PARIS – While analysts feel more work needs to be done, PSA/Peugeot-Citroen SA says its efforts to differentiate its two brands is starting to show.
“The positioning of the two brands is a lot better coordinated,” Citroen Managing Director Frederic Banzet told Automotive News Europe. “Our factories share production, but we have strategies that are completely different, because with the same components, we can design cars completely differently.”
Steps have also been taken to reinforce Peugeot's and Citroen's separate identities so that the two brands don't overlap.
“Citroen is about technology, creativity, and innovation, and is bolder in a certain way,” Banzet said. “Peugeot remains the senior brand. It is essential to attract different customers.”
Some Peugeot and Citroen models still serve the same market segments. The Peugeot 308 and Citroen C4 both occupy the C (compact) segment, while the Peugeot 207 and Citroen C3 compete in the B (subcompact) segment.
But PSA is minimizing overlap by redesigning the cars at different times. For example, PSA launched the Peugeot 308 in 2007, three years after Citroen introduced the first-generation C4.
The new C4 launches next month and the 308 replacement will be introduced 2013.
To prevent Citroen and Peugeot from competing against each other, PSA last year put board member Jean-Marc Gales in charge of the two brands. Both Banzet and Peugeot boss Vincent Rambaud report to Gales, who has responsibility for the brands' marketing and product development.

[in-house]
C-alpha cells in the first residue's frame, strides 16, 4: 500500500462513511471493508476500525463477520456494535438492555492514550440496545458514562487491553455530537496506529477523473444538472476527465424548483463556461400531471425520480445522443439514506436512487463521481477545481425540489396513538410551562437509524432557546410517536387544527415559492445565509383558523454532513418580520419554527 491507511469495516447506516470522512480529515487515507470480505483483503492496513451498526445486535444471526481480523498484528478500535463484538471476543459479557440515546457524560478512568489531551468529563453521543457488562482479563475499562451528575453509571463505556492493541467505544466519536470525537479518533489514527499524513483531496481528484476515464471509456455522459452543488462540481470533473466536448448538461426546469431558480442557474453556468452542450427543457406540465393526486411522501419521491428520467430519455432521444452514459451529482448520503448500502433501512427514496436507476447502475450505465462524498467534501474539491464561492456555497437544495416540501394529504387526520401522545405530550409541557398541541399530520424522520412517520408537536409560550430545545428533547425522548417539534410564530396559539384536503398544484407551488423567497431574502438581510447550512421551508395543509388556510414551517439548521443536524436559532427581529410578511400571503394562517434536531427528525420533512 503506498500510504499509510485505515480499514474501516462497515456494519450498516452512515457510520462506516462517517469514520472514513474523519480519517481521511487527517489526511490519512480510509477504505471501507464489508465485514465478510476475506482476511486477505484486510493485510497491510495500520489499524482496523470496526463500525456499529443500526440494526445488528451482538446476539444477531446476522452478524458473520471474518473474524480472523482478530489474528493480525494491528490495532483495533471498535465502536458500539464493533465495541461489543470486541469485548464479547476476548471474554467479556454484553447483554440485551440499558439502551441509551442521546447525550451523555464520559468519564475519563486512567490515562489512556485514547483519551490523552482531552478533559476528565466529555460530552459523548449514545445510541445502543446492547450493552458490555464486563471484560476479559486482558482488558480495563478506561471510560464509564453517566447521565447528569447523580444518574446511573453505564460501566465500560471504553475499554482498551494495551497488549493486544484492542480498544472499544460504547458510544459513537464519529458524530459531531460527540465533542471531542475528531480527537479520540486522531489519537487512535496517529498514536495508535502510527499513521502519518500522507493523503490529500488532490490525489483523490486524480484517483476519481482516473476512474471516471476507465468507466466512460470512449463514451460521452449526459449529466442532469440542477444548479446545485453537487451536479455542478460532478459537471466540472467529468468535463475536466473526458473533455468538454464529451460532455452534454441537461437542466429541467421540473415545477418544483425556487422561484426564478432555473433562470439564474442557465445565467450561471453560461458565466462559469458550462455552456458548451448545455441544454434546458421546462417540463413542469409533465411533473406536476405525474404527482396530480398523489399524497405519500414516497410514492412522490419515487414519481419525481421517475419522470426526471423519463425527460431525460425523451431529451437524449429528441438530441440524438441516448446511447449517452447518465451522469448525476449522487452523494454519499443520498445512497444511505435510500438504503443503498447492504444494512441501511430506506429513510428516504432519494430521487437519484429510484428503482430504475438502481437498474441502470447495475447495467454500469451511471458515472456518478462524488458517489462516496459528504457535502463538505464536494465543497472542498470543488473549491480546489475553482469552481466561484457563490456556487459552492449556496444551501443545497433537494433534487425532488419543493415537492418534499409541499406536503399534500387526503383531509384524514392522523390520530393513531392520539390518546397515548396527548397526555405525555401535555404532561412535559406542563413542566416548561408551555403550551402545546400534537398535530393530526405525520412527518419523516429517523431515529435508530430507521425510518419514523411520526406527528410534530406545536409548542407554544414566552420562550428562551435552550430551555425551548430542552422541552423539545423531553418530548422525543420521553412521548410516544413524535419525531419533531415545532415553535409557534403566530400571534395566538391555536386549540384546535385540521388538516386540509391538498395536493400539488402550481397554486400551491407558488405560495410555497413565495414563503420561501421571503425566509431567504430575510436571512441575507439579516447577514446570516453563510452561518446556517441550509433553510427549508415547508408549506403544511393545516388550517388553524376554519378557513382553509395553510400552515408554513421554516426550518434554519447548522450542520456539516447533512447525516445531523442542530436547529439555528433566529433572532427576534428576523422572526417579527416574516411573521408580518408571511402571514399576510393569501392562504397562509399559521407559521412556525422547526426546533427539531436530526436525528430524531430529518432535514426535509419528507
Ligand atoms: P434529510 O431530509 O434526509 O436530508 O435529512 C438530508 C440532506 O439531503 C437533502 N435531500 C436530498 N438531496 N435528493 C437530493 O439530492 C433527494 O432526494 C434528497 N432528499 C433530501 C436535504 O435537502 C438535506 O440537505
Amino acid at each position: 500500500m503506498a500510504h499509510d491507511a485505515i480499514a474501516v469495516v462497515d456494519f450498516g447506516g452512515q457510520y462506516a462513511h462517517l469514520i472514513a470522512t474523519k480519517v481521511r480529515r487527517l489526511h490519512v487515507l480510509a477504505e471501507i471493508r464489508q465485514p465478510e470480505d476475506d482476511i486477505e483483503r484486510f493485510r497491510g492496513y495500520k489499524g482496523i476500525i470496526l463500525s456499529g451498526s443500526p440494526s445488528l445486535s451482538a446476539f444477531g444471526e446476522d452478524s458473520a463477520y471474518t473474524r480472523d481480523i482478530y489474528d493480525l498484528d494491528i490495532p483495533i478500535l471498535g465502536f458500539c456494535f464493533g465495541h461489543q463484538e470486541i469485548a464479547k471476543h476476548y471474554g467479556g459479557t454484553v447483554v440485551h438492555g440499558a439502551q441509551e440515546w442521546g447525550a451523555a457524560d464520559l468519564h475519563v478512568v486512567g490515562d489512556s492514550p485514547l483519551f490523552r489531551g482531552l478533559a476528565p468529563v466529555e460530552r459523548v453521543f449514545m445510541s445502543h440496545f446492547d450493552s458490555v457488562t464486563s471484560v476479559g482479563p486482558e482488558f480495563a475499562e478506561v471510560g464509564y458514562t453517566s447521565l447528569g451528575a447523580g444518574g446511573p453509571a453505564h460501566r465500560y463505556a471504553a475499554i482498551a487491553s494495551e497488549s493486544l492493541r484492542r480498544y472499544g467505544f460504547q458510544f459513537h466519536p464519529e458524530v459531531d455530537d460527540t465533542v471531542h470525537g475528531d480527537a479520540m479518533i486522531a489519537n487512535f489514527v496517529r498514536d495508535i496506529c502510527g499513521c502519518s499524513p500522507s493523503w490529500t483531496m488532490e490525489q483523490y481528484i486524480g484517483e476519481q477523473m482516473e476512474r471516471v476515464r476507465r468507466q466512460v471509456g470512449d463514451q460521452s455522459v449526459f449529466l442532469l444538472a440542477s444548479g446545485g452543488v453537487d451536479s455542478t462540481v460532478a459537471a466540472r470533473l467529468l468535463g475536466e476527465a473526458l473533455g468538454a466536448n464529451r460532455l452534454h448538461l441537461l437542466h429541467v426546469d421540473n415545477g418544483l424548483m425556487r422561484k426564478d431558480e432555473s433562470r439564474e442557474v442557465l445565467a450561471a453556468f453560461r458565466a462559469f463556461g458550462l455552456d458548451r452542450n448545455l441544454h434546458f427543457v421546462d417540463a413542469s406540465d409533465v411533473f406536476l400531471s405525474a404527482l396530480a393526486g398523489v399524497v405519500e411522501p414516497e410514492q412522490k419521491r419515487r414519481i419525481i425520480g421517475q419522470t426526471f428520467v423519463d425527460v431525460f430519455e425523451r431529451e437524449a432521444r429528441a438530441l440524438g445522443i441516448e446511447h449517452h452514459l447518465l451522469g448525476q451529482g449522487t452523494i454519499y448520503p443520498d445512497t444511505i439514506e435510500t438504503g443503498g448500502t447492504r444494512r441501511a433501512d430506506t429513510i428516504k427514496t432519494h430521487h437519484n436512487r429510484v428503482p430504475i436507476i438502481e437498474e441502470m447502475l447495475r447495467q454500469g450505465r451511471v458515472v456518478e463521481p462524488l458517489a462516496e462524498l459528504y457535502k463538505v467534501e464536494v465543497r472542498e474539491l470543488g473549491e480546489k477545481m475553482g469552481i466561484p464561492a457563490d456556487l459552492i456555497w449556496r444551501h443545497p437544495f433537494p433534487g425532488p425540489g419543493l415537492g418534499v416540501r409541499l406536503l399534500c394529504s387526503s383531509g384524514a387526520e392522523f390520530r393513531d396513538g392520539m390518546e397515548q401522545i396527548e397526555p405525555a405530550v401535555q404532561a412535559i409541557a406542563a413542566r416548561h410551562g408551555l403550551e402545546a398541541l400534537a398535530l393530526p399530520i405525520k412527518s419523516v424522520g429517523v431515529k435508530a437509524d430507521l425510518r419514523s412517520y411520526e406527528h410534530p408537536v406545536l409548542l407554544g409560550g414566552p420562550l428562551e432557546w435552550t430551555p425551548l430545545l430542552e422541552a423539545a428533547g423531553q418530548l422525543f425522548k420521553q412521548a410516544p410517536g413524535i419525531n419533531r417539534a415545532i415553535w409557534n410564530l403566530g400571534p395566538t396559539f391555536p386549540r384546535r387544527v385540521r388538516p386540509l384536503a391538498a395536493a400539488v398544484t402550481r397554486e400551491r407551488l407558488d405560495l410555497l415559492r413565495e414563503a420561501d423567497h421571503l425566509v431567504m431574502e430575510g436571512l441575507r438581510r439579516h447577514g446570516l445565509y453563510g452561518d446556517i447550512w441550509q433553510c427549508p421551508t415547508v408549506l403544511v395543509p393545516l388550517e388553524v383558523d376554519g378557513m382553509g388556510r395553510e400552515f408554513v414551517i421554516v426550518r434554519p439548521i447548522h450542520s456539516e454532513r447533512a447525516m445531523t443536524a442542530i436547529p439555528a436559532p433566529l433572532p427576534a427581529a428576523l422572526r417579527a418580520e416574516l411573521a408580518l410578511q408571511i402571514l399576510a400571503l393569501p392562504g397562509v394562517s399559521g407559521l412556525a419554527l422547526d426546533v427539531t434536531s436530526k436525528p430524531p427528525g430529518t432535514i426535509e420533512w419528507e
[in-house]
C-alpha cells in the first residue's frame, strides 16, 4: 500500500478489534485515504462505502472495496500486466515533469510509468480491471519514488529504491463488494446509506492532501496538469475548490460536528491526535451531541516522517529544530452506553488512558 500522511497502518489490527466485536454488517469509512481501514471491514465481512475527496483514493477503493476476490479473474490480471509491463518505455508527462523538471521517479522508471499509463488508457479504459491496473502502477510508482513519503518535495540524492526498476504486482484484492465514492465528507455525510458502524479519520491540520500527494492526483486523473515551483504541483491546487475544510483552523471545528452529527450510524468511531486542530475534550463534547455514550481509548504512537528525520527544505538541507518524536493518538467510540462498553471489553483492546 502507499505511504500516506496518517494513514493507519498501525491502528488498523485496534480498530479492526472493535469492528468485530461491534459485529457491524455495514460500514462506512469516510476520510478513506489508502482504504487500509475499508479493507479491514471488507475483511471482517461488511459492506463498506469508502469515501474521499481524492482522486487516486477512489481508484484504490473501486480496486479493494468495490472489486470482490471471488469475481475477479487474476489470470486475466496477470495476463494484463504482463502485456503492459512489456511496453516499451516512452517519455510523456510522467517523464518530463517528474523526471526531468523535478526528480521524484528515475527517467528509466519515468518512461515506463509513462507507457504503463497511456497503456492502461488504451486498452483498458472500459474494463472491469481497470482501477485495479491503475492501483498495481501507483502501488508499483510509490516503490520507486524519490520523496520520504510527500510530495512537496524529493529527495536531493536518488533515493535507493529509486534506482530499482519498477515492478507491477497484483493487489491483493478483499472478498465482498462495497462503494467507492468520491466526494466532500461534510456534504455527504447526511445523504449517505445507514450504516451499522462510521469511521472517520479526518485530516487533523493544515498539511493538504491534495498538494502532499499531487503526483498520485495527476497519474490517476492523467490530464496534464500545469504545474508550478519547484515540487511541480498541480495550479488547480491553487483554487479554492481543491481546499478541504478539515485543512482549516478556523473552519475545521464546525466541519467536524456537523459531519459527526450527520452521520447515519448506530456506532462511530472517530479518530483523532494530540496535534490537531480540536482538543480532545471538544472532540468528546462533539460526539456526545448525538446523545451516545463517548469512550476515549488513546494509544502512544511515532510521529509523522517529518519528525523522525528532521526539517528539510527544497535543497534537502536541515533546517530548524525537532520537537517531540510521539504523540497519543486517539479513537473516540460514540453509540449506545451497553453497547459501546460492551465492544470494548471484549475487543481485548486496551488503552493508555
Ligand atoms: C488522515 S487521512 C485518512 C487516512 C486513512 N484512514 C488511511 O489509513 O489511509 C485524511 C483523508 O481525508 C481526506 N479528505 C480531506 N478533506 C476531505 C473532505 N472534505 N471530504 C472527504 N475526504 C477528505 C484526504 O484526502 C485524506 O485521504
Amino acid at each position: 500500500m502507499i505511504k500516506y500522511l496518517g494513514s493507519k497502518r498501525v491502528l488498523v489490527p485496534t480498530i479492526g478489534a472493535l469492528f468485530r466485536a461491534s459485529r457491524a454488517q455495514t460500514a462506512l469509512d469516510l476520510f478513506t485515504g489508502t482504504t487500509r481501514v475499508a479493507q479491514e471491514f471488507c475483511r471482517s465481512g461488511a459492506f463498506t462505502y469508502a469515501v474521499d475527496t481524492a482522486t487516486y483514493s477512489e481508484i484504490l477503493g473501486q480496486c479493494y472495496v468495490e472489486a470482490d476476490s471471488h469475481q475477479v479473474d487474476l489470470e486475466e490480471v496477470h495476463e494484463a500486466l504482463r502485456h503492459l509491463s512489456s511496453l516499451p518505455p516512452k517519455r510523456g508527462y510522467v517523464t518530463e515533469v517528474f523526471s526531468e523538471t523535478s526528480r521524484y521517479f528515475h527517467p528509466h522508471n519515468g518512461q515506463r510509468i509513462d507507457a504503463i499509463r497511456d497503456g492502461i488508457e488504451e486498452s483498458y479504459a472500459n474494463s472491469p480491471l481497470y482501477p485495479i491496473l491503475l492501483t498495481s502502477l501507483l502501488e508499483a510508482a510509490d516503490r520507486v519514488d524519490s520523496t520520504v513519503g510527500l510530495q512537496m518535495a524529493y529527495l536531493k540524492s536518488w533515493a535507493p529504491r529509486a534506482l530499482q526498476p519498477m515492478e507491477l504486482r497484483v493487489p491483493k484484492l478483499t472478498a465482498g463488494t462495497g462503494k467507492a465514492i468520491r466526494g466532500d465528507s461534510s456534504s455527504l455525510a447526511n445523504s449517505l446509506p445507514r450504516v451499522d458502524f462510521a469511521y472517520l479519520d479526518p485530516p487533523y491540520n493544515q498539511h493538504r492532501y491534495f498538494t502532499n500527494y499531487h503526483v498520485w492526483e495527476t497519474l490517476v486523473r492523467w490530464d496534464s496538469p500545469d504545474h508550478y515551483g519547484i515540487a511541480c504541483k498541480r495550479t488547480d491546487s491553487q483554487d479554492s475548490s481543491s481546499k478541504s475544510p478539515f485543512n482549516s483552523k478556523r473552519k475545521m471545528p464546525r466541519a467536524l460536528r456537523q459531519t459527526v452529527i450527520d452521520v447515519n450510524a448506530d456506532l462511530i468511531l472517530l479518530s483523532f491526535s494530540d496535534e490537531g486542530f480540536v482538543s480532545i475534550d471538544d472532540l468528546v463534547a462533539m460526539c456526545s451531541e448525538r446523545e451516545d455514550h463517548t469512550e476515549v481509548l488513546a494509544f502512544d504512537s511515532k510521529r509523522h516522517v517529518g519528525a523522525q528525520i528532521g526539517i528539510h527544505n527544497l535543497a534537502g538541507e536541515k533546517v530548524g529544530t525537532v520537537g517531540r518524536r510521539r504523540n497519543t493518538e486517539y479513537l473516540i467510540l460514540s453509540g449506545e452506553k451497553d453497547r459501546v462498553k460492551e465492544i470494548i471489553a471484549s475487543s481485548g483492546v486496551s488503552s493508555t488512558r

Gales has made some progress. Citroen has begun to distinguish its brand from Peugeot, said Ian Fletcher, an analyst with IHS Global Insight. “Citroen is starting to see a return to the [colorful] nature it once had,” he said. “Peugeot, on the other hand, is still tackling the mainstream.”
However, Fletcher cautions that the two brands' identities remain a work in progress. “They say that they are not going to compete against each other,” Fletcher said. “But I can't take that seriously, unless they begin to price one model up or down versus a competing Citroen or Peugeot model.”
Even if PSA successfully differentiates its brands, the company cannot hope to match the economies of scale of larger rivals such as Volkswagen AG, Toyota Motor Corp. or General Motors Co.
Credit Suisse analyst David Arnold calls PSA a “structural laggard” because it has yet to form an alliance similar to Renault-Nissan or Fiat-Chrysler. Last March, PSA called off an attempted alliance with Mitsubishi Motors Corp.
Said Arnold: “In an industry where you need a million-plus units per platform, the situation is not exactly what you want to see.”